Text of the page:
John's Reviews > J. S. Le Fanu's Ghostly Tales, V3 (the Haunted Baronet

J. S. Le Fanu's Ghostly Tales, V3 (the Haunted Baronet by J. Sheridan Le Fanu
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's review
Jul 26, 2017

liked it

I read and was none too thrilled by Le Fanu's Uncle Silas, probably his most famous novel, long enough ago that my tastes have evolved since then, so I thought I'd give another of his novels a try. My reactions are . . . mixed.

After many a long year, Sir Bale Mardykes returns to the family pile in Northumbria, bringing with him his private secretary Philip Feltram, whom he bullies relentlessly. There's bad blood between the Feltrams and the Mardykeses, because the latter family has a history of swindling the former, in one way or another. One of Philip's ancestors was swindled out of what she thought was a valid marriage to a Mardykes, her child thereby being swindled out of its legitimacy. Philip himself has been swindled by Sir Bale out of a small annuity. And so it goes.

One night Philip drowns in the lake. However, after having been declared dead by the drunken local doctor, he's inexplicably restored to life, albeit without respiration or a pulse. And he's a changed man. Gone is the affable if chronically depressed chap whom people (Sir Bale excepted) tended to like; now Philip is moody, sullen, occasionally almost vicious. And he knows supernatural bird-humans, too, one of whom, by predicting the winners, helps Sir Bale rebuild the Mardykes family fortune through his trips to the racecourse.

But there's doom in store . . .

There are lots of ideas floating around here, but most of them aren't properly developed and some of them just sort of peter out. Philip mysteriously disappears midway through the book and never returns; we never do discover what has happened to him. Although two of the three bird-humans are identified, the third isn't; of the two, while one has a fairly clearly defined role in the overall plot, the other seems introduced only for the sake of a particular subplot. And, when a major character dies in a culminatory scene, we have no real idea why he should have done so nor how he knew he was going to do so. I could go on.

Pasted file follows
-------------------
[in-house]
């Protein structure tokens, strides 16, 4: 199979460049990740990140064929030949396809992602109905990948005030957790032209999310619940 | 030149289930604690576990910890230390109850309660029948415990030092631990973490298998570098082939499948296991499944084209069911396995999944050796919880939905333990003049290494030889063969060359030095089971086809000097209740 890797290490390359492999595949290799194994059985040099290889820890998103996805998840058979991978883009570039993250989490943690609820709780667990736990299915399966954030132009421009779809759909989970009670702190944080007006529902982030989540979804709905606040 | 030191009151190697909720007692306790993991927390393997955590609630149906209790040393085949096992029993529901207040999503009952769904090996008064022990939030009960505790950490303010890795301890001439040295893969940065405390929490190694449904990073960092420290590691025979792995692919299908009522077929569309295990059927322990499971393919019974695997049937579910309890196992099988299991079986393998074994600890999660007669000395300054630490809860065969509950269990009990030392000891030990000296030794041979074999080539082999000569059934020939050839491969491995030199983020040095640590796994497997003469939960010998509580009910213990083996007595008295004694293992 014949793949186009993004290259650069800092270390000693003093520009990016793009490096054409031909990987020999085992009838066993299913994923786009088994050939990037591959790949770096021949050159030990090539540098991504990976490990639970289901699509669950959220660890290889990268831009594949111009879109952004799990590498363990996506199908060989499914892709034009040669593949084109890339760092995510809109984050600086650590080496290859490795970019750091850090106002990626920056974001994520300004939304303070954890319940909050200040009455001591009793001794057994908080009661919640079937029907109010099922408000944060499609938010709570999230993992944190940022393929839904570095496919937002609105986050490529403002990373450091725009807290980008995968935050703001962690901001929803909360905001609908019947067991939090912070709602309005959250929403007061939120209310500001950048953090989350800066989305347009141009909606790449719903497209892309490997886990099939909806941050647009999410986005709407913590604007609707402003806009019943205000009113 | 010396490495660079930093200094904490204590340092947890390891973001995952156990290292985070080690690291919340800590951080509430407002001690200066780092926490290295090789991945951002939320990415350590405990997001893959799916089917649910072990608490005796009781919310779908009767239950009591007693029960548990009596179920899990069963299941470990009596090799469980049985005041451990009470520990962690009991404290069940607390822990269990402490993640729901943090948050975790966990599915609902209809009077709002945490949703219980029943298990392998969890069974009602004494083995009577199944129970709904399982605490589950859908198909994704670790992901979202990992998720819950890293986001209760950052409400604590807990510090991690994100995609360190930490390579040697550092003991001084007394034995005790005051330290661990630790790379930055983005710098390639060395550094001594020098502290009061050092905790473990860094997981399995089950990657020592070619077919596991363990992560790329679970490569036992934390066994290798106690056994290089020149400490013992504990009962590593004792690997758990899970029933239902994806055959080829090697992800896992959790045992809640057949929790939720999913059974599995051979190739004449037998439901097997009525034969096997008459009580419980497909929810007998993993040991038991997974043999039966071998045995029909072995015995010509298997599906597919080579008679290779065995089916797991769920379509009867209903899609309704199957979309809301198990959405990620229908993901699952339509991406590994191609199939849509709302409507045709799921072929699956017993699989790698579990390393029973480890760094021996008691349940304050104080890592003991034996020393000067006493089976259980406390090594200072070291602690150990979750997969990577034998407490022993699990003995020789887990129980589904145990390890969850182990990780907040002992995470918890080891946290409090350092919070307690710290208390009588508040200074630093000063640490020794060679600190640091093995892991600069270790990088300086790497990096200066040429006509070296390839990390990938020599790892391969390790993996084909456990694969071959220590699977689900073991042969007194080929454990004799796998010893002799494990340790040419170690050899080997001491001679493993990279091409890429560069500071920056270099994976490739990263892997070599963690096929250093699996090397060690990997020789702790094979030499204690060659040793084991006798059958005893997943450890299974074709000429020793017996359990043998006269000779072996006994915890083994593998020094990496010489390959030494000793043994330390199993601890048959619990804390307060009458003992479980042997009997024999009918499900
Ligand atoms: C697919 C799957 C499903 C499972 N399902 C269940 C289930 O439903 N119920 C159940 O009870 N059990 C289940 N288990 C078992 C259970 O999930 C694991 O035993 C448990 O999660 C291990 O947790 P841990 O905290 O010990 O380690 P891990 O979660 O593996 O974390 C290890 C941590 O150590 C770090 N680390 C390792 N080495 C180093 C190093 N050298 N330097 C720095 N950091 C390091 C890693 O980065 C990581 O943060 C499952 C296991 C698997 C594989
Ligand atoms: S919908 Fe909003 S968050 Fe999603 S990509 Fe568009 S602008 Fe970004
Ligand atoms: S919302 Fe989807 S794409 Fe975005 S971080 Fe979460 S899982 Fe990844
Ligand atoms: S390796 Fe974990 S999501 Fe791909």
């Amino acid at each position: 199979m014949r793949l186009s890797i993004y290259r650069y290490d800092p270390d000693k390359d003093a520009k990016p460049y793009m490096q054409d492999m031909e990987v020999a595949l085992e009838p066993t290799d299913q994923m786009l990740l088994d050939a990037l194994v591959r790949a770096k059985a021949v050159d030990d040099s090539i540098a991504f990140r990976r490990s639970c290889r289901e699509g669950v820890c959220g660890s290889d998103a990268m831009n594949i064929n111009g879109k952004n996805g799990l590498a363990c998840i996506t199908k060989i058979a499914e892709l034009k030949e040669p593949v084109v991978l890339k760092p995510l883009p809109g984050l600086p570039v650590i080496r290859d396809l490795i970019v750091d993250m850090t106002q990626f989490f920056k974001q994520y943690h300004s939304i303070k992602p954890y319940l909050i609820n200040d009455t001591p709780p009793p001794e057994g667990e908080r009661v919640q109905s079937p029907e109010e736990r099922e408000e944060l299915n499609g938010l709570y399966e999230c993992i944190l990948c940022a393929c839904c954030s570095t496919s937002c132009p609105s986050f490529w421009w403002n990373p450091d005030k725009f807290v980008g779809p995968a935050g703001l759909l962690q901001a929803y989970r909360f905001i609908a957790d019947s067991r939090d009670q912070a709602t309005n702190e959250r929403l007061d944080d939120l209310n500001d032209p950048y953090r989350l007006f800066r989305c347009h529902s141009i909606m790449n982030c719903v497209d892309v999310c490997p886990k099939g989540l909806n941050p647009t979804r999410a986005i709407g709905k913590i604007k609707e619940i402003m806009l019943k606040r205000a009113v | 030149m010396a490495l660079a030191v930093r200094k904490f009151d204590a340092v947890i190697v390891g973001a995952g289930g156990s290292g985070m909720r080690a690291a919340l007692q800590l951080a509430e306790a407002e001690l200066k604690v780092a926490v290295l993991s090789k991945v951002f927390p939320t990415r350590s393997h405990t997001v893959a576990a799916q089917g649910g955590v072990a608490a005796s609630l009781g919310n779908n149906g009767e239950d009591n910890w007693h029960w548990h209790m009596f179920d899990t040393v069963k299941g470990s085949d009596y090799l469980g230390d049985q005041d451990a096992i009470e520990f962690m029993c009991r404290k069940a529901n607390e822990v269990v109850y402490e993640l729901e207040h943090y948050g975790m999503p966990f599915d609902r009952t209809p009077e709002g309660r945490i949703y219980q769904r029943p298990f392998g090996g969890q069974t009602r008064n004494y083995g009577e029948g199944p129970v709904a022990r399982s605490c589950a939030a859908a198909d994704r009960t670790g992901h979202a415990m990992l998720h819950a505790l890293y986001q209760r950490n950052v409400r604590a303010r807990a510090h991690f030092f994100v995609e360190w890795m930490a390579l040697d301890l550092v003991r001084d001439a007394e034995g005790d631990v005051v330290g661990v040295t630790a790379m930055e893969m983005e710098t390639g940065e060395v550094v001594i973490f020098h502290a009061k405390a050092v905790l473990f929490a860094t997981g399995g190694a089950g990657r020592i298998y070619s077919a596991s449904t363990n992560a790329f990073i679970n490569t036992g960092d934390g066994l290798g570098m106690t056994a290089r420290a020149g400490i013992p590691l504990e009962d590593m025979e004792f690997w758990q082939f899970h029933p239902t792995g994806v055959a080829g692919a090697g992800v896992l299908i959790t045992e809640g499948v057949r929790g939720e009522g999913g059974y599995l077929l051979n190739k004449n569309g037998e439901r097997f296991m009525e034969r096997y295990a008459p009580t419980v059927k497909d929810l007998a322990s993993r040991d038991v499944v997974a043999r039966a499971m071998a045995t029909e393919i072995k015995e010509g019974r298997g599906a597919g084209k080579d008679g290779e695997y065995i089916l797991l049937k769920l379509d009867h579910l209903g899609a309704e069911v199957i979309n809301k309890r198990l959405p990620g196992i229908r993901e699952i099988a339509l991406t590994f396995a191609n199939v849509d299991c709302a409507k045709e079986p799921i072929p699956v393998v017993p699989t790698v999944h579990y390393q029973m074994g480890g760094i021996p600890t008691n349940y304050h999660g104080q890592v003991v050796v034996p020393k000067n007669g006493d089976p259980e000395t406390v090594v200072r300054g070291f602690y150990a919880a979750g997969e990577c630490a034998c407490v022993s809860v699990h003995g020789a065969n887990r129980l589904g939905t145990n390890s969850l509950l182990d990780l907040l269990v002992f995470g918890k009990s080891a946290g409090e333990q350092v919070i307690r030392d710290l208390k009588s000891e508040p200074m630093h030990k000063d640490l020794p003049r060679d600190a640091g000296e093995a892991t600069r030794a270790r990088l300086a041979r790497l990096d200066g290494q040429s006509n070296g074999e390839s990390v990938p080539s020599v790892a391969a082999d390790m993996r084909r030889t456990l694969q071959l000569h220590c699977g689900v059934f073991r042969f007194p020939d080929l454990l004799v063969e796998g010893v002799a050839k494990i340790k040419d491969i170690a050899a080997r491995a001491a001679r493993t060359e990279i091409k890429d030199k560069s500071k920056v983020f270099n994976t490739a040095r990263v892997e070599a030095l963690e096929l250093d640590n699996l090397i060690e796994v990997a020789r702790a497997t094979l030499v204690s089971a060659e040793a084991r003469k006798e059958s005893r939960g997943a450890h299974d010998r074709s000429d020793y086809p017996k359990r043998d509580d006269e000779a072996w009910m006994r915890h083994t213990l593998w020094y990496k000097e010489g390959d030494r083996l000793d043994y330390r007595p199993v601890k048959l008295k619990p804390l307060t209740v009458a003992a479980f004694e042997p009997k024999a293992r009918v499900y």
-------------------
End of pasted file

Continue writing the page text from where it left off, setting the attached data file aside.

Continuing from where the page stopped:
All in all, then, it's as if Le Fanu had lots of good story fragments in his mind and decided to throw them together into a single setting, letting the plot wander around as it willed.

Another problem I had was with some of the language. Every now and then we get a bit of narrative from one or other of the locals, rendered in Le Fanu's version of the Northumbrian patois. (I have no idea if his usage is accurate.) There are so many dialect words here that I swear you could have stuck the whole of Lewis Carroll's "Jabberwocky" into the middle of some of the relevant passages and I wouldn't have noticed. Here's a sample:

He's been some time in ill fettle, though he was never frowsy, not he, but always kind and dooce, and canty once, like anither; and he asked me to tak the boat across the lake at once to the Clough o' Cloostedd at t'other side. The woman took the pet and wodn't hear o't; and, 'Dall me, if I go to-night,' quoth I. But he would not be put off so, not he; and dingdrive he went to it, cryin' and putrein' ye'd a-said, poor fellow, he was wrang i' his garrets a'most.

I shudder to think what his garrets were, and what was (almost?) the matter with them.

Although I was left dissatisfied by The Haunted Baronet's conclusion, littered as it was with loose ends, I liked the second half of the novel a lot better than I did the first; I'm not sure if this was to do with the text itself or if it was just that I got more into the swing of Le Fanu's narrative. What I didn't get from the book, despite all the supernatural bits and pieces being chucked at me, was any real sense of the spectral. Any shivers that ran up and down my spine were as a result of my wife insisting on jacking up the air conditioning during the current heatwave.

Thanks to those kindly folks at Gutenberg, I have four more volumes of Le Fanu's "ghostly tales" to read -- they're story collections rather than, as this one is, a single novel -- and I'm quite looking forward to them, despite my mixed feelings about The Haunted Baronet.
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Reading Progress

Started Reading
July 25, 2017 – Finished Reading
July 26, 2017 – Shelved

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